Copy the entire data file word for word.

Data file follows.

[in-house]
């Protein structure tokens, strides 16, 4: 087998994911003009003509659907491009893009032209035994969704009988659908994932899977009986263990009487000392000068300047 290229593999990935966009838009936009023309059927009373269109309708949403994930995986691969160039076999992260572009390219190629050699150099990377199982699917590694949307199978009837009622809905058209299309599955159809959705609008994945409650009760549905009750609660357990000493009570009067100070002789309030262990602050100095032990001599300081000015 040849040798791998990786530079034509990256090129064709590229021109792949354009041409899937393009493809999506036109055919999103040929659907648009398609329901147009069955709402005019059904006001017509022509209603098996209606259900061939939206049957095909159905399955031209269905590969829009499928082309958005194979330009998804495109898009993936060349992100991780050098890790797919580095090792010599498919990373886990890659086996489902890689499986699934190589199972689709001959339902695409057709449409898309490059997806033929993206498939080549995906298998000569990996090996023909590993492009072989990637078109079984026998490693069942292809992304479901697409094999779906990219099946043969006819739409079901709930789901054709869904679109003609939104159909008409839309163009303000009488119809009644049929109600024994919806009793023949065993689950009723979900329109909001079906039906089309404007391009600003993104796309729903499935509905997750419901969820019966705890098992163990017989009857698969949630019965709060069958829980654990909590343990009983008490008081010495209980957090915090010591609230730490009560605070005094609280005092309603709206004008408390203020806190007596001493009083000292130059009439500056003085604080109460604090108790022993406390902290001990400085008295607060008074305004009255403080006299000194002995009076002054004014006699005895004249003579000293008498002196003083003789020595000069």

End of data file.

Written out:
[in-house]
């Protein structure tokens, strides 16, 4: 087998994911003009003509659907491009893009032209035994969704009988659908994932899977009986263990009487000392000068300047 290229593999990935966009838009936009023309059927009373269109309708949403994930995986691969160039076999992260572009390219190629050699150099990377199982699917590694949307199978009837009622809905058209299309599955159809959705609008994945409650009760549905009750609660357990000493009570009067100070002789309030262990602050100095032990001599300081000015 040849040798791998990786530079034509990256090129064709590229021109792949354009041409899937393009493809999506036109055919999103040929659907648009398609329901147009069955709402005019059904006001017509022509209603098996209606259900061939939206049957095909159905399955031209269905590969829009499928082309958005194979330009998804495109898009993936060349992100991780050098890790797919580095090792010599498919990373886990890659086996489902890689499986699934190589199972689709001959339902695409057709449409898309490059997806033929993206498939080549995906298998000569990996090996023909590993492009072989990637078109079984026998490693069942292809992304479901697409094999779906990219099946043969006819739409079901709930789901054709869904679109003609939104159909008409839309163009303000009488119809009644049929109600024994919806009793023949065993689950009723979900329109909001079906039906089309404007391009600003993104796309729903499935509905997750419901969820019966705890098992163990017989009857698969949630019965709060069958829980654990909590343990009983008490008081010495209980957090915090010591609230730490009560605070005094609280005092309603709206004008408390203020806190007596001493009083000292130059009439500056003085604080109460604090108790022993406390902290001990400085008295607060008074305004009255403080006299000194002995009076002054004014006699005895004249003579000293008498002196003083003789020595000069």